FIG. 11 is a side view of another CCD camera of the invention, with overlapping lenses, and
FIG. 12 is a front view of the camera of FIG. 11.
A known optical fingerprint imaging device shown schematically in Fig. I has a prism 2 and a light source 4 for emitting a light beam onto a surface of the prism on which a finger is placed. A lens 6 is provided for receiving the reflected light beam from the subject fingerprint and for producing an image of the fingerprint on an image sensor 8, typically a charge coupled device (CCD) array. An amplifying circuit and monitor, not shown, are also part of the device.
The size of the prism is determined by the size of a typical human finger to be analyzed. Assuming a right angle prism and the angle between the finger-receiving surface and the viewing surface 9 being about 45 degrees, the minimum size of the illuminating surface Δx is also determined. It is known that the distance between the prism and the lens 6 should be larger than the size Δx of the illuminating surface. Since it is advantageous and desirable to reduce the overall size of the device, it follows that it is also desirable to reduce the size Δx.
As discussed in the background of the invention, large single chip devices are difficult and costly to manufacture. FIG. 3 illustrates a 28% increase in yield from a wafer 20 using, 0.375×0.375 inch chips (shown as rectangles on the right of FIG. 3) over 0.75×0.75 inch chips (shown on the left of the figure).
As illustrated in FIGS. 1 and 2, the height of an optical fingerprint imager is a function of a trapezoid formed by the CCD at one base thereof and the lens at the other base thereof, assuming lenses of comparable focal power. As can be seen in FIG. 1 in comparison with FIG. 2, the large base (the diameter of the lens 6) gives rise to a large trapezoid 7 compared to the two trapezoids 15 defined by the lenses 10, 12 and the corresponding CCD arrays 14, 16.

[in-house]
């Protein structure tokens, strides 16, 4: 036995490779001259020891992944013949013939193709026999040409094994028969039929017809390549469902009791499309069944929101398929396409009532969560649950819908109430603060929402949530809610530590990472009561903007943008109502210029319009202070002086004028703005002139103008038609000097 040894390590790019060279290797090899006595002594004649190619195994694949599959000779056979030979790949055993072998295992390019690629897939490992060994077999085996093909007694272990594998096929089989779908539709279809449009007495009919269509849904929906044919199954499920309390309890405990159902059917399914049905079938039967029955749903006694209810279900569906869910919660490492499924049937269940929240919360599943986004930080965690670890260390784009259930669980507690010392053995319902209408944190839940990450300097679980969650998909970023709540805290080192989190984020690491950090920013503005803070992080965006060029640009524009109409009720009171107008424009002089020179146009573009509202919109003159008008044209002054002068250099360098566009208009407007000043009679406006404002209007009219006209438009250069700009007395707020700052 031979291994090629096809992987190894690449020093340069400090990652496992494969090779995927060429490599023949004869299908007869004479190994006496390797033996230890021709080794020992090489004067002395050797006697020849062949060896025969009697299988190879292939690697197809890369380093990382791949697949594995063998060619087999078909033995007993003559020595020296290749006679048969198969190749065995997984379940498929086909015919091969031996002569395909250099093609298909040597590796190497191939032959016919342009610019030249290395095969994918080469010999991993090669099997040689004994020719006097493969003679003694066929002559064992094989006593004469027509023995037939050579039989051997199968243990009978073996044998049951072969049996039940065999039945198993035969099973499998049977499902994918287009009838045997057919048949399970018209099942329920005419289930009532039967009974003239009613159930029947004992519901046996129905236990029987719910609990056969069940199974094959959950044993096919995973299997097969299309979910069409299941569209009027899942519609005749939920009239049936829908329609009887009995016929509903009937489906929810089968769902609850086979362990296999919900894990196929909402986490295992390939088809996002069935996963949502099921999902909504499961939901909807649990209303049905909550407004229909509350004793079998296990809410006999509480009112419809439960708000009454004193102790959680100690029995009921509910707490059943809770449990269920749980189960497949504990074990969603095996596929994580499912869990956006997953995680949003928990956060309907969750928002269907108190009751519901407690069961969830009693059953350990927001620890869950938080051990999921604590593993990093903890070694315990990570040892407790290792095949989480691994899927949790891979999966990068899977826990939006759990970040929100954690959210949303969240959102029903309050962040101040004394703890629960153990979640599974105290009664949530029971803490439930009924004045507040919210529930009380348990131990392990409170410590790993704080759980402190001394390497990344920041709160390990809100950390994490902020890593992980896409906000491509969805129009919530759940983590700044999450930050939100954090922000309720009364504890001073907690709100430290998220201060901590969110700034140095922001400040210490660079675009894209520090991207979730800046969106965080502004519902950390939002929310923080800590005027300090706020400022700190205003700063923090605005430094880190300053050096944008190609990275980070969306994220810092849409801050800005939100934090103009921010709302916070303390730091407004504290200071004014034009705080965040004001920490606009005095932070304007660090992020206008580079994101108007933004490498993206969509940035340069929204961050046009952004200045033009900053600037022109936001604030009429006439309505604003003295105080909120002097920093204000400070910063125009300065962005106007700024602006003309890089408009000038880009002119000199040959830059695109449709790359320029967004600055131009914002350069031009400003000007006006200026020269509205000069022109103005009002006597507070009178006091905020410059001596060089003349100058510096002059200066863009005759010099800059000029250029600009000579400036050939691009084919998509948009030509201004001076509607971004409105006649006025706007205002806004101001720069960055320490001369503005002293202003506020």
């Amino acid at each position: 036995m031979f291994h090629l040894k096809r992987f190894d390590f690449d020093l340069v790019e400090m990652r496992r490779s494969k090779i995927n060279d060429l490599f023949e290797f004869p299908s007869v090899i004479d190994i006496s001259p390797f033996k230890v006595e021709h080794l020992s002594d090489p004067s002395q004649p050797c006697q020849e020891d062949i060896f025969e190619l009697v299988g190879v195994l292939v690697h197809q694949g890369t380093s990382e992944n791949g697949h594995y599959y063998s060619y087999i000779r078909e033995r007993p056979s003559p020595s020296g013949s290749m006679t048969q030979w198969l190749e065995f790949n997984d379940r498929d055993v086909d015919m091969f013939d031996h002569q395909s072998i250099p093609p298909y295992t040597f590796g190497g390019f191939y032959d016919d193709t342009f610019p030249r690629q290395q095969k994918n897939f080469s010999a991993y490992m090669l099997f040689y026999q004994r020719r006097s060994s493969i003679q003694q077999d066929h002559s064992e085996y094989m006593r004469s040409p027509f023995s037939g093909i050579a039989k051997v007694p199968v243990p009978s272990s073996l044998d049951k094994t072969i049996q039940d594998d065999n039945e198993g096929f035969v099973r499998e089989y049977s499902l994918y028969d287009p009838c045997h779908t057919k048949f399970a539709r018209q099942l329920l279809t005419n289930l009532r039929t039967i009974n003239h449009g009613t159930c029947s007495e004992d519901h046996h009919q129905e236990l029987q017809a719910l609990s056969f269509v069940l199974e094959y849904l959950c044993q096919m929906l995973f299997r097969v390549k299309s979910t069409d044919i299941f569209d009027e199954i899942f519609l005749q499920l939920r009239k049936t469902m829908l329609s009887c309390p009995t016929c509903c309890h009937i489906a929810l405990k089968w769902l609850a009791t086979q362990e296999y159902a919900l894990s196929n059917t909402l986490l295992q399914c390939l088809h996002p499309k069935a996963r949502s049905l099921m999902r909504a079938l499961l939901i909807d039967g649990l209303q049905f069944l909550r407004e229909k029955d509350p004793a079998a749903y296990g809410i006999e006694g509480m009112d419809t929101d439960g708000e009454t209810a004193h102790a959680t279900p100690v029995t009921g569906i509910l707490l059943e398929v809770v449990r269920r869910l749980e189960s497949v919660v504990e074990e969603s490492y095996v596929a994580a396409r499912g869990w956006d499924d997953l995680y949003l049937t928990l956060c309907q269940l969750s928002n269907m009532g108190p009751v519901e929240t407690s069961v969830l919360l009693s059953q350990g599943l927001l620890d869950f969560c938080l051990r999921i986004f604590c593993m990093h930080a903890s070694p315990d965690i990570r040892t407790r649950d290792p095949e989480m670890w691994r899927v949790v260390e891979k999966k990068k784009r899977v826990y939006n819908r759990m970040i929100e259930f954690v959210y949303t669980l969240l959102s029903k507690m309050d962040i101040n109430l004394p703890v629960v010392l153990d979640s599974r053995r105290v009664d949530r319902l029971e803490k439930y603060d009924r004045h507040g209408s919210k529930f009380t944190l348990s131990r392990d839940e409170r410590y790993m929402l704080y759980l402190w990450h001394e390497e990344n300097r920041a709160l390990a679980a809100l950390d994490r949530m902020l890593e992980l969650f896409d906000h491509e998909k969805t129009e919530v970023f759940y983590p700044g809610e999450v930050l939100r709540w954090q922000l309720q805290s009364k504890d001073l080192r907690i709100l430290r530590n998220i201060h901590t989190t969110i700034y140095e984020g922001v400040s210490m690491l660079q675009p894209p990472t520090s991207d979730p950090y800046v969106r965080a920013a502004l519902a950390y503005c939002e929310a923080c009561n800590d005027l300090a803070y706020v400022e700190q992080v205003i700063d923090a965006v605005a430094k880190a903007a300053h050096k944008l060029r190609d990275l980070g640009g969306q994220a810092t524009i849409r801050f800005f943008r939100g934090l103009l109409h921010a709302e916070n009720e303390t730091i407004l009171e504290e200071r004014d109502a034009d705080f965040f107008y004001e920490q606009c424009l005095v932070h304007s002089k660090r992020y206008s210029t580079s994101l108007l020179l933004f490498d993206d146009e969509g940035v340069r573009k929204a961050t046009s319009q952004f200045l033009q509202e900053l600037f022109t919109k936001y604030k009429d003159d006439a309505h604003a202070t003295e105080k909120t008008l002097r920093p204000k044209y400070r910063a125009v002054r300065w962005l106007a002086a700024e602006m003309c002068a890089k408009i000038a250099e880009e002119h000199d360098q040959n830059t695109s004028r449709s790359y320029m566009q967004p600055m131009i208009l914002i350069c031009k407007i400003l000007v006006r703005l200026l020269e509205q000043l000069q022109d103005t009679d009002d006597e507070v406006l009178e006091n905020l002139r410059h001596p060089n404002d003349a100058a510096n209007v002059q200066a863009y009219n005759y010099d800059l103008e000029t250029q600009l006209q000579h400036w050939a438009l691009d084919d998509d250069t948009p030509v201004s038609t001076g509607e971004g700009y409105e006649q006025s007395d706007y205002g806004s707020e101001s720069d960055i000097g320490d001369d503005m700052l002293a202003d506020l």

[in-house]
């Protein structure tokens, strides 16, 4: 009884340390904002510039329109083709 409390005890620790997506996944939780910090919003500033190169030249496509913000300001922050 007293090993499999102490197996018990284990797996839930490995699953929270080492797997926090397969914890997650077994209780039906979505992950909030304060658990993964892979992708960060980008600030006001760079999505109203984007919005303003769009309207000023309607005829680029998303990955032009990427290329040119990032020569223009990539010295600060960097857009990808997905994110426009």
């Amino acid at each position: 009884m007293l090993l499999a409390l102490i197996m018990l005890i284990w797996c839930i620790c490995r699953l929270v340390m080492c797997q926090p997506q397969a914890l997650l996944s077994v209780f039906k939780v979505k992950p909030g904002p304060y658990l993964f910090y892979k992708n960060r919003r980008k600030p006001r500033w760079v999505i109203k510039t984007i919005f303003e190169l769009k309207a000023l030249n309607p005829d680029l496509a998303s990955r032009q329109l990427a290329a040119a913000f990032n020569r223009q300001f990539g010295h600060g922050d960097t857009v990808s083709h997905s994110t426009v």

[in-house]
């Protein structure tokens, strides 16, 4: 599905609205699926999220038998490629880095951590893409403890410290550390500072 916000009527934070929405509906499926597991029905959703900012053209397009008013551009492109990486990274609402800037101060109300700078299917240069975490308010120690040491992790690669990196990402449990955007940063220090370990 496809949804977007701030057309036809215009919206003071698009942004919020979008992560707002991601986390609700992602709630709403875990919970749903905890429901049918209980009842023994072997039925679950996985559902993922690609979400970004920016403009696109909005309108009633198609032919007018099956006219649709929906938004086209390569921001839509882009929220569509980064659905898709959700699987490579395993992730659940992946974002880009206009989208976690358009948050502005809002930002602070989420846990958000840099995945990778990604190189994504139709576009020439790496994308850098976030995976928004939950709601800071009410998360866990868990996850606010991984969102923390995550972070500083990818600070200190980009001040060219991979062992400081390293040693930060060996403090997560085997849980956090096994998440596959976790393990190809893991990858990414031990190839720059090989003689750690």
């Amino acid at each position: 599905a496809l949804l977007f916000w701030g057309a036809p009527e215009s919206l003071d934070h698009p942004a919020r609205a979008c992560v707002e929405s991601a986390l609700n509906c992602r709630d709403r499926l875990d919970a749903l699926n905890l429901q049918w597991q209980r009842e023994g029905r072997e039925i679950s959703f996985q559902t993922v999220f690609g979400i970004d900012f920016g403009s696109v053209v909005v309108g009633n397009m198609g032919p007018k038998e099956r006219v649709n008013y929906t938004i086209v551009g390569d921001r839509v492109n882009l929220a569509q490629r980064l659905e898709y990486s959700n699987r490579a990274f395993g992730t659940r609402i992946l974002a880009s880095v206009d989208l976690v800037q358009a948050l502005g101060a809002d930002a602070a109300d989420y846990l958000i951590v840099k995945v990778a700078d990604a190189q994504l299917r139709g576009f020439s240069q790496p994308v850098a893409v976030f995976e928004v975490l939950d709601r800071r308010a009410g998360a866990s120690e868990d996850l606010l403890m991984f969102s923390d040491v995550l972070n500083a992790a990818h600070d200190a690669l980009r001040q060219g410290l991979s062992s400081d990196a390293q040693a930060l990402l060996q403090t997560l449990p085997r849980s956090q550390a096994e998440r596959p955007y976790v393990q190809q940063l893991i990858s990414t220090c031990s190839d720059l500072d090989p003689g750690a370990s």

In the optical system of FIG. 2, only two lenses are shown. Actually, in order to better cover the beam reflected from the object and passing through the viewing surface 9, the system has four lenses, each defining a separate optical path. These four separate optical paths are formed by the use of four lenses and four corresponding CCDs. All the lenses have a focusing length such as to focus their part of the image (a subimage) in a focal plane in which the corresponding CCD element is disposed. In FIG. 2, the focal plane is common for all the lenses 10, 12; as will be discussed hereinbelow, this is not always necessary.